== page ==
As of November 2018, the Firefly phototherapy device has treated more than 200,000 newborns in 25 countries. This year marks the first Firefly installations in Indonesia and Jamaica.
A two-year study comparing Firefly phototherapy treatment to standard single-sided phototherapy devices showed an increase in the hourly rate of bilirubin reduction by 54%, and a reduction in newborn treatment time by 21%. Firefly’s faster treatment saves hospital costs and allows babies to go home with their parents that much earlier.
The MSF Japan Innovation Unit (JIU) and Design that Matters are collaborating on the development of new medical devices for low resource settings.
Over Independence Day weekend, Design that Matters moved from Salem, Massachusetts to a new 2,300 sq-ft studio in Redmond, Washington. Here’s a quick summary of our office-space odyssey and the lessons we’ve learned about the qualities of a great design studio.
DtM hosted a crunch-time hackathon for the Spring 2018 Olin-Babson student team from Olin’s Affordable Design and Entrepreneurship course. And we made custom t-shirts!
The van Otterloo family are among the earliest supporters of DtM's work and mission. We will work together to develop a robust and affordable medical device to prevent newborn hypothermia in low-resource hospitals, refugee camps and displaced persons settlements.
We’ve learned that in addition to a well-posed problem, effective collaboration requires the elimination of “nuisance distance”. What can you do to reduce the nuisance distance between you and your most important partners, and what incentives can you provide to get them to cross the nuisance distance you can’t eliminate?
DtM is again partnering with the Olin Affordable Design and Entrepreneurship program. Meet our team of superstar engineers and business students who are diving into Otter manufacturing and regulatory compliance.
A meditation on unintended consequences in design, specifically when product capabilities exceed our design specifications.
During this summer’s design sprint, the team pioneered some new prototype fabrication methods. Learn how you too can create a high-fidelity user interface prototype using cool tools like a laser cutter and a desktop CNC mill!
We’ve just passed a major milestone in the development of the Otter Warmer: the design and fabrication of our alpha prototype, the first iteration to both look like and work like our expectations for the finished product. It includes two key new features: a numerical user interface and a heating assembly manufactured from a translucent polymer film.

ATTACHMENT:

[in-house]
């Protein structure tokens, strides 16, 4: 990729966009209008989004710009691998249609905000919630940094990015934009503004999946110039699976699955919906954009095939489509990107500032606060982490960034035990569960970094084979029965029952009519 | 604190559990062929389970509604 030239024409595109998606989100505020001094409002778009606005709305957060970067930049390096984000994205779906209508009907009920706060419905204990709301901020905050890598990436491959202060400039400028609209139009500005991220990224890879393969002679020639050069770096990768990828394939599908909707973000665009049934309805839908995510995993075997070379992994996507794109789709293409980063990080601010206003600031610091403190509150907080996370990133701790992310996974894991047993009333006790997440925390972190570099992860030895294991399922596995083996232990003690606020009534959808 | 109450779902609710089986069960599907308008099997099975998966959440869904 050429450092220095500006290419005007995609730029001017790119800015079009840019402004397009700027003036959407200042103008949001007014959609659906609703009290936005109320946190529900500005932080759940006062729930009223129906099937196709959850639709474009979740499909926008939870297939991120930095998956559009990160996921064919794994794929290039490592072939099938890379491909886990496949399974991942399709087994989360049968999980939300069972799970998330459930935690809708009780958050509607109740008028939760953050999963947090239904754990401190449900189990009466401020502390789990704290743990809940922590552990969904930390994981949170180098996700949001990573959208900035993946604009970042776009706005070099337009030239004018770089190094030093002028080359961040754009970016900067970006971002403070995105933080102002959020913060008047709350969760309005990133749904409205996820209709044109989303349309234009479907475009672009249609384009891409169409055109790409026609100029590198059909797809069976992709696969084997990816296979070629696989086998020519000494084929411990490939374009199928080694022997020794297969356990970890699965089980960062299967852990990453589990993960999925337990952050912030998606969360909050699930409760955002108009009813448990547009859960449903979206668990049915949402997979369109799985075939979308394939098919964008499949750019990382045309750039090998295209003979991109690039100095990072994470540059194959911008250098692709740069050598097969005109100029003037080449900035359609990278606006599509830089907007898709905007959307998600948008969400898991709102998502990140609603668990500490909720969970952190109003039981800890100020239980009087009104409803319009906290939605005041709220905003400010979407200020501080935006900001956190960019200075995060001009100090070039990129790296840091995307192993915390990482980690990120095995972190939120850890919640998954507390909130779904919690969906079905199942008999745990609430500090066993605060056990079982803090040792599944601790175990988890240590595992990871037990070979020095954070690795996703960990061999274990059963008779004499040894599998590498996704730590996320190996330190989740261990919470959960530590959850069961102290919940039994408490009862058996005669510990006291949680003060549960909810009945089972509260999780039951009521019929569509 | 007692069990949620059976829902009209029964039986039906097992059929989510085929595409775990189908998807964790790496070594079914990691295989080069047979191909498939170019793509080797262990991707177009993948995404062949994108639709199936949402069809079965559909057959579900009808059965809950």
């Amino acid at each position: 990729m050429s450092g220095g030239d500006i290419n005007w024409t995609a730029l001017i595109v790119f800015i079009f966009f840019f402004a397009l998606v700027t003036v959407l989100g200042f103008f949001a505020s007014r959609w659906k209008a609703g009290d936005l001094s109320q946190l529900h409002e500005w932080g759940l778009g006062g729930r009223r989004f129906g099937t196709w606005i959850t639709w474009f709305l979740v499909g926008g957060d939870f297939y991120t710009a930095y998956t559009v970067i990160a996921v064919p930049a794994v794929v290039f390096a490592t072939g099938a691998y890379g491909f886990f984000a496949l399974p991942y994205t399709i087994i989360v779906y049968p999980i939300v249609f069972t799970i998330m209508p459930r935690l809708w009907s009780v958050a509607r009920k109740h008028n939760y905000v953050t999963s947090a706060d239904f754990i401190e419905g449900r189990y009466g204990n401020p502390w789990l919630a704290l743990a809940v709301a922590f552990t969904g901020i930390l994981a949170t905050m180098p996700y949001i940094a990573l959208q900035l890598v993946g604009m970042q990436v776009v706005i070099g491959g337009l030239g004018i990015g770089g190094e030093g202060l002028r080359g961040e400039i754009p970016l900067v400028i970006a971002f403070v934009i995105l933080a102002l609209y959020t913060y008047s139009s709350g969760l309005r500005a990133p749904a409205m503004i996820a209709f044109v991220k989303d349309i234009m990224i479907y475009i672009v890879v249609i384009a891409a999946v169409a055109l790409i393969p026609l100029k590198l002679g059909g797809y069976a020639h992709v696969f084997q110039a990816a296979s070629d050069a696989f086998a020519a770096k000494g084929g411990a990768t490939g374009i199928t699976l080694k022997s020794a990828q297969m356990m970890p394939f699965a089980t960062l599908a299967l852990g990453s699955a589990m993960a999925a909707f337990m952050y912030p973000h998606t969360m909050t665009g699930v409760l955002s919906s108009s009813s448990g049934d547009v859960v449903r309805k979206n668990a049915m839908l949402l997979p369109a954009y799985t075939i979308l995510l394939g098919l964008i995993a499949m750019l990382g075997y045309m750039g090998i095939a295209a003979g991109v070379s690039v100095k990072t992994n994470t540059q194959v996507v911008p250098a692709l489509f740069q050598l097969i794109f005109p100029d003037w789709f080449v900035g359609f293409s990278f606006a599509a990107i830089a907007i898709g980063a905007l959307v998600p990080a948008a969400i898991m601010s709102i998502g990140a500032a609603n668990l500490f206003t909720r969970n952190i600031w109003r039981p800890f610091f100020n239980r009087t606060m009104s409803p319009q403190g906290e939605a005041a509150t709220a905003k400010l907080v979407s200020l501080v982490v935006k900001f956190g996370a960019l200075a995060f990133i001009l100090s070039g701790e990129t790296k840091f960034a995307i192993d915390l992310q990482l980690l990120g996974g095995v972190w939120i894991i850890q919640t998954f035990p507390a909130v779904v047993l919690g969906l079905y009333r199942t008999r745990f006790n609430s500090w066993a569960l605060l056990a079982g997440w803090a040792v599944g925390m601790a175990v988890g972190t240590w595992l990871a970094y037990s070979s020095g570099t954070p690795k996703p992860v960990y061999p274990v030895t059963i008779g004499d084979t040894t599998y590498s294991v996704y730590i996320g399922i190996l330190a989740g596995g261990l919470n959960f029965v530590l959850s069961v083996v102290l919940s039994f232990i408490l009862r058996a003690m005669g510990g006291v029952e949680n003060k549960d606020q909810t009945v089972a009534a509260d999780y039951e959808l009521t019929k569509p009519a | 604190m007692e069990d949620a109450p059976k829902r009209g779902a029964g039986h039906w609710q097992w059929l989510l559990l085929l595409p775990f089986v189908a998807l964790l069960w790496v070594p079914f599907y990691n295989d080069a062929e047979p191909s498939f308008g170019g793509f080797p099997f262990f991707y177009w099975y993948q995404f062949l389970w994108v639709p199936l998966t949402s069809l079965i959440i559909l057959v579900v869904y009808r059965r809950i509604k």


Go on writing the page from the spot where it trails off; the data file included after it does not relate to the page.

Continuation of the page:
Timothy Prestero from Design that Matters, Gregory Dajer from Medical Technology Transfer and Services (MTTS) and Luciano Moccia from Day One Health have just launched a new partnership to accelerate the development of improved low-cost infant medical devices for low resource countries.
We've just launched a Kickstarter campaign to fund the next stage of development of our Otter newborn warmer--and we need your help!
We recently launched a Kickstarter campaign to raise funding for international research, and as campaign rewards we offered collections of some of our favorite research and travel gear.
This summer has been a whirlwind six-week exercise in making a refined prototype on a limited budget and timeline...
This summer we recruited a design team of Autodesk Student Experts to develop an alpha prototype of our Otter Newborn Warmer.
We would like to recognize the technical experts who have answered countless questions and provided invaluable guidance as we raced through Otter development over the past year.
We want to say a quick thank you to our fantastic spring semester student team from Olin’s Affordable Design and Entrepreneurship (ADE) course!
Great products meet the user’s expectations and their circumstances. Every designer can tell you how understanding user needs requires lots of direct observations and interviews. DtM has learned that the most valuable feedback requires something more than the standard research toolkit. This short video explains why we go back to some of our favorite hospitals overseas again and again.
With bonus footage from Otter testing in Vietnam!
The Kinkajou Microfilm Projector is a teaching tool for nighttime adult literacy courses in rural communities without books or electric lighting. It was DtM’s very first projected, started back when the company founders were still graduate students at MIT. It’s been more than a decade since the Kinkajou pilot in rural Mali and what was once cutting edge appropriate technology is probably no longer the best tool for the job. How did Kinkajou teach us that context-appropriate design is a moving target?